Whatever Evan Bayh's politics...

[Ta-Nehisi]

...this strikes as a truly awful thing to do to your colleagues:

Though Mr. Bayh had been considering his political future for some time, the timing of the announcement caught many top Democrats off guard. He did not inform Mr. Obama or other top party leaders of the timing of his decision, one associate said, so they would not make further efforts to talk him out of it; the office of Senator Harry Reid of Nevada, the Democratic leader, first learned of the decision from news accounts.

Until now, every indication was that Mr. Bayh was proceeding with the race this fall. He had collected the necessary petitions to be placed on the ballot and they were due to be filed at noon on Tuesday. Democrats had coordinated an extended campaign to release damaging political information about the Republican who had emerged as Mr. Bayh's main threat, Daniel R. Coats, a former senator.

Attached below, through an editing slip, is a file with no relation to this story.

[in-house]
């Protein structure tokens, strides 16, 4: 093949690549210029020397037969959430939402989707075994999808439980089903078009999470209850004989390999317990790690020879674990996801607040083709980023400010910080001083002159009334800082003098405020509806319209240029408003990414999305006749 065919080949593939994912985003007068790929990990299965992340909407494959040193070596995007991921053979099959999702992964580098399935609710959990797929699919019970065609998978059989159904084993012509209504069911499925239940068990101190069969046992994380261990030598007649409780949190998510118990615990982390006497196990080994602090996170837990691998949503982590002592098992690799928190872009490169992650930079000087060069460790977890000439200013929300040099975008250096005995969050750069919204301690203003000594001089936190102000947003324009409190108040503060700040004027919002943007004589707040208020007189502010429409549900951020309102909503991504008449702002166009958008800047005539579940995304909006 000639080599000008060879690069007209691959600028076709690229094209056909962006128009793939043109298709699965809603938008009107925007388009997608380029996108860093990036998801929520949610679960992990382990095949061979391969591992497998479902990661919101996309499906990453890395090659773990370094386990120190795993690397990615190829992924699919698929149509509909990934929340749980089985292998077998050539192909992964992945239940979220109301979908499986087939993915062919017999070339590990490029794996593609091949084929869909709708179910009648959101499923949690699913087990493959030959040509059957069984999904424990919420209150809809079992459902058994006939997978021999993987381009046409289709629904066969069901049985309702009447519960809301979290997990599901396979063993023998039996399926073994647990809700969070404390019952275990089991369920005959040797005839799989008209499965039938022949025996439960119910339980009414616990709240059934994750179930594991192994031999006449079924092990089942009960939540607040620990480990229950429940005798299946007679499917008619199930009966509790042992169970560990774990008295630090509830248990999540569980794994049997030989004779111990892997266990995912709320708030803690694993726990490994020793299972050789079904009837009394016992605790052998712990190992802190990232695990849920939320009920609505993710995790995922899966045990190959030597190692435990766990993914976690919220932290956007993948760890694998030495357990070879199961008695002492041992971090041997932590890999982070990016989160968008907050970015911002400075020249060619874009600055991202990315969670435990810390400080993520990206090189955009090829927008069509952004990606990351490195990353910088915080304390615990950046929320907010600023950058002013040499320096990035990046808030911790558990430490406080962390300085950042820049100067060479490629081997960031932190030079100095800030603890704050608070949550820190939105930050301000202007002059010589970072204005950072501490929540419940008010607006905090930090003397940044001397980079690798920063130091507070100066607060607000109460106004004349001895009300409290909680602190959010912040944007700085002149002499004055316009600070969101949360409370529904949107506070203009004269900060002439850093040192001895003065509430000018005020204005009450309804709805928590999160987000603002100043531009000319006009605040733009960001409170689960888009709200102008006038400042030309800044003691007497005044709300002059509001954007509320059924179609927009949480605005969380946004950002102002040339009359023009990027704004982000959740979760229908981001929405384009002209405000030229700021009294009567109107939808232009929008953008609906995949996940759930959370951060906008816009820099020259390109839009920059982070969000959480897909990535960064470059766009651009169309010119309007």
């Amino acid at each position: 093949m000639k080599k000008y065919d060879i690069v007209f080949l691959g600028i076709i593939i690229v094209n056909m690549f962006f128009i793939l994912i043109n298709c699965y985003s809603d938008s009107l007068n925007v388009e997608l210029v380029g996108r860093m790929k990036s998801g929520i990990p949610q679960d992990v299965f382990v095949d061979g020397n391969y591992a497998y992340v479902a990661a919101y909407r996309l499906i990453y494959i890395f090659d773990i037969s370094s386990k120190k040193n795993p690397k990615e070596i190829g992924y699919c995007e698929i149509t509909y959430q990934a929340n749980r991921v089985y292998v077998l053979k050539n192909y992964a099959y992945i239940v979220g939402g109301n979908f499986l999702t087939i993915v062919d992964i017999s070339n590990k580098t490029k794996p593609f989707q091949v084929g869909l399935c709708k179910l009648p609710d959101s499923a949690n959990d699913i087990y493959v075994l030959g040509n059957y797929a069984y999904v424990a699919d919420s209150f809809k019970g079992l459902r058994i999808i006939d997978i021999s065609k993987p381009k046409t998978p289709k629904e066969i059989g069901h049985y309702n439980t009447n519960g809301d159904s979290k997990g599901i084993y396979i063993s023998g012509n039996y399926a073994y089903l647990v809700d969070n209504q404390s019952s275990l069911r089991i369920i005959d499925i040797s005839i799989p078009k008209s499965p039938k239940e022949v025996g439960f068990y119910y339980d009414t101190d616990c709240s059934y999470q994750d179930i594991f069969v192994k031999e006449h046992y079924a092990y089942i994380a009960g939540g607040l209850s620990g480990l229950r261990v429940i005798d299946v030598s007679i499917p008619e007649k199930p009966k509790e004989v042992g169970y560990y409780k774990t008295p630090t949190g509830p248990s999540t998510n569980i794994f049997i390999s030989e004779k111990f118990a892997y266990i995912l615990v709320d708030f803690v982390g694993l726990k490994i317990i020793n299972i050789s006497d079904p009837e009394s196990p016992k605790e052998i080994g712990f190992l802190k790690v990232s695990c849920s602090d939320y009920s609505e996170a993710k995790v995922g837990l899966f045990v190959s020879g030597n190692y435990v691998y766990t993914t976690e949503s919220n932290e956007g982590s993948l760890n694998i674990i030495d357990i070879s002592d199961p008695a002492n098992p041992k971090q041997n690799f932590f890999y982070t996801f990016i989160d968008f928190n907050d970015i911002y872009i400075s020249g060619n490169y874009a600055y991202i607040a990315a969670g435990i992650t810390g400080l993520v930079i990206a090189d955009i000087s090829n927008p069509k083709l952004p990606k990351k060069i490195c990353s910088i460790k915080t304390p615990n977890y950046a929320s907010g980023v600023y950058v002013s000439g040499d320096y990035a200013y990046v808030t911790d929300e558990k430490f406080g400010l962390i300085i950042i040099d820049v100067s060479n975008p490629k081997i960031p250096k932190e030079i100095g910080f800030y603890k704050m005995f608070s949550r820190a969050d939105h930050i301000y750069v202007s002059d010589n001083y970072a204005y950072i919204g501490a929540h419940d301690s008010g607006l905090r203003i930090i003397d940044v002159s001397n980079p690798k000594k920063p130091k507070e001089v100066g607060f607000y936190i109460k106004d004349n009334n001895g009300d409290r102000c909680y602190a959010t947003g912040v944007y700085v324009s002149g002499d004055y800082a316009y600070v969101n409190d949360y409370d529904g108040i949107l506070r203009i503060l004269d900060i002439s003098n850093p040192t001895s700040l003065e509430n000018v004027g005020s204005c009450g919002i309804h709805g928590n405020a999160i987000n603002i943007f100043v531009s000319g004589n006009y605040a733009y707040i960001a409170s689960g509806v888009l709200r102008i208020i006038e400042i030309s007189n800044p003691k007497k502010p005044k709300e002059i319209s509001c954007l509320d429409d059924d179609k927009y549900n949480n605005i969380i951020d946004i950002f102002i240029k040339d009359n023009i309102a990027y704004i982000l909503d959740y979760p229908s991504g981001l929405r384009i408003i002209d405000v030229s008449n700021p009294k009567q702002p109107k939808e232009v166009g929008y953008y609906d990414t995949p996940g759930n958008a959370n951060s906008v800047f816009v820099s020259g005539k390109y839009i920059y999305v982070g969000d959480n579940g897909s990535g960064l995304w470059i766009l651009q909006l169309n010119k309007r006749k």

Mr. Bayh had already hired some campaign workers, and his campaign account had more than $13 million on hand....

Democrats say that since no party candidate is likely to raise enough signatures to qualify for the ballot by the deadline on Friday, the state party will be allowed to select its Senate candidate. But Republicans are challenging that interpretation and said they were exploring their legal options to deny Democrats a candidate if no one meets the filing deadline.

That is just amazing to me. I don't know Evan Bayh, so I don't know if this is narcissism or what. But to leave your colleagues in such a bad way strikes me as an extraordinary act of selfishness.

Not calling the president or Harry Reid because they might try to "talk him out of it," is telling. I don't know what to make of people who talk big in front of cameras, but can't look their comrades in the eye.

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Ta-Nehisi Coates is a national correspondent at The Atlantic, where he writes about culture, politics, and social issues. He is the author of the memoir The Beautiful Struggle.

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